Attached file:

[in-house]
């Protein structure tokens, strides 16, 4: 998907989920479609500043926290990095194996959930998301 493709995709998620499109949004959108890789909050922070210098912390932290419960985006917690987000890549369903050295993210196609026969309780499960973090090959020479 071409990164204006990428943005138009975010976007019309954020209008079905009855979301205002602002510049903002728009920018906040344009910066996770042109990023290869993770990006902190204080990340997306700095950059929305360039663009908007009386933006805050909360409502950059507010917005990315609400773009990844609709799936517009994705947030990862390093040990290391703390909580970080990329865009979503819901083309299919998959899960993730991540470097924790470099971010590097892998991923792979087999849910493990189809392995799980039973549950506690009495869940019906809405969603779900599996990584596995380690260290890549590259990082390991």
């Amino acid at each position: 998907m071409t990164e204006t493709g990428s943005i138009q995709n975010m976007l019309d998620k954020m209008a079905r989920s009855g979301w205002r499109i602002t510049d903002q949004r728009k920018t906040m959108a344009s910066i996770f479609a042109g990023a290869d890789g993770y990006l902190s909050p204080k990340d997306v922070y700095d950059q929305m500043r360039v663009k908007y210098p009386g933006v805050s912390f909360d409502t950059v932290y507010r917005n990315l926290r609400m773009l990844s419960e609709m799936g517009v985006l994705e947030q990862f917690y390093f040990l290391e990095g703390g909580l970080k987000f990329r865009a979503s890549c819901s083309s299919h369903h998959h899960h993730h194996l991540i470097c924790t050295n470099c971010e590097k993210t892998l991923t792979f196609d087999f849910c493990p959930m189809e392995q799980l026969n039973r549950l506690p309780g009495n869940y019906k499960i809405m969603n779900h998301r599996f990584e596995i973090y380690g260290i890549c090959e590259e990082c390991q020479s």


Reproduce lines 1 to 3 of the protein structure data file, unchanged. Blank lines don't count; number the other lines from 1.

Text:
[in-house]
């Protein structure tokens, strides 16, 4: 998907989920479609500043926290990095194996959930998301 493709995709998620499109949004959108890789909050922070210098912390932290419960985006917690987000890549369903050295993210196609026969309780499960973090090959020479 071409990164204006990428943005138009975010976007019309954020209008079905009855979301205002602002510049903002728009920018906040344009910066996770042109990023290869993770990006902190204080990340997306700095950059929305360039663009908007009386933006805050909360409502950059507010917005990315609400773009990844609709799936517009994705947030990862390093040990290391703390909580970080990329865009979503819901083309299919998959899960993730991540470097924790470099971010590097892998991923792979087999849910493990189809392995799980039973549950506690009495869940019906809405969603779900599996990584596995380690260290890549590259990082390991």
């Amino acid at each position: 998907m071409t990164e204006t493709g990428s943005i138009q995709n975010m976007l019309d998620k954020m209008a079905r989920s009855g979301w205002r499109i602002t510049d903002q949004r728009k920018t906040m959108a344009s910066i996770f479609a042109g990023a290869d890789g993770y990006l902190s909050p204080k990340d997306v922070y700095d950059q929305m500043r360039v663009k908007y210098p009386g933006v805050s912390f909360d409502t950059v932290y507010r917005n990315l926290r609400m773009l990844s419960e609709m799936g517009v985006l994705e947030q990862f917690y390093f040990l290391e990095g703390g909580l970080k987000f990329r865009a979503s890549c819901s083309s299919h369903h998959h899960h993730h194996l991540i470097c924790t050295n470099c971010e590097k993210t892998l991923t792979f196609d087999f849910c493990p959930m189809e392995q799980l026969n039973r549950l506690p309780g009495n869940y019906k499960i809405m969603n779900h998301r599996f990584e596995i973090y380690g260290i890549c090959e590259e990082c390991q020479s």